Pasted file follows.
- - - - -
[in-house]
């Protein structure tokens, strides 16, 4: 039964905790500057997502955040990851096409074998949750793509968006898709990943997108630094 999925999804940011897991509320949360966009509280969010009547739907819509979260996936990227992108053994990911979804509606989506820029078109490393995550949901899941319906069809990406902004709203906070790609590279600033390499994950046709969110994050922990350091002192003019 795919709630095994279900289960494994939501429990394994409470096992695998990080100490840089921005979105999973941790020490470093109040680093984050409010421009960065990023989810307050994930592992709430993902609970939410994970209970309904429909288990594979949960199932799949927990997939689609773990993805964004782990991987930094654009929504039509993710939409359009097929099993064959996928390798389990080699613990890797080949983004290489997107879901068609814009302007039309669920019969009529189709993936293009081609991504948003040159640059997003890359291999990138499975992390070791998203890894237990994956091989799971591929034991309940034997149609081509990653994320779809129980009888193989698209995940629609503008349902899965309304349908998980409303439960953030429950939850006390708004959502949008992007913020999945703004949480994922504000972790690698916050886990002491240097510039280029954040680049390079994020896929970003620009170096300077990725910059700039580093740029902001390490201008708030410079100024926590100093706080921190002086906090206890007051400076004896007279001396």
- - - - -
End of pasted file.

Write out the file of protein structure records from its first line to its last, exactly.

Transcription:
[in-house]
């Protein structure tokens, strides 16, 4: 039964905790500057997502955040990851096409074998949750793509968006898709990943997108630094 999925999804940011897991509320949360966009509280969010009547739907819509979260996936990227992108053994990911979804509606989506820029078109490393995550949901899941319906069809990406902004709203906070790609590279600033390499994950046709969110994050922990350091002192003019 795919709630095994279900289960494994939501429990394994409470096992695998990080100490840089921005979105999973941790020490470093109040680093984050409010421009960065990023989810307050994930592992709430993902609970939410994970209970309904429909288990594979949960199932799949927990997939689609773990993805964004782990991987930094654009929504039509993710939409359009097929099993064959996928390798389990080699613990890797080949983004290489997107879901068609814009302007039309669920019969009529189709993936293009081609991504948003040159640059997003890359291999990138499975992390070791998203890894237990994956091989799971591929034991309940034997149609081509990653994320779809129980009888193989698209995940629609503008349902899965309304349908998980409303439960953030429950939850006390708004959502949008992007913020999945703004949480994922504000972790690698916050886990002491240097510039280029954040680049390079994020896929970003620009170096300077990725910059700039580093740029902001390490201008708030410079100024926590100093706080921190002086906090206890007051400076004896007279001396």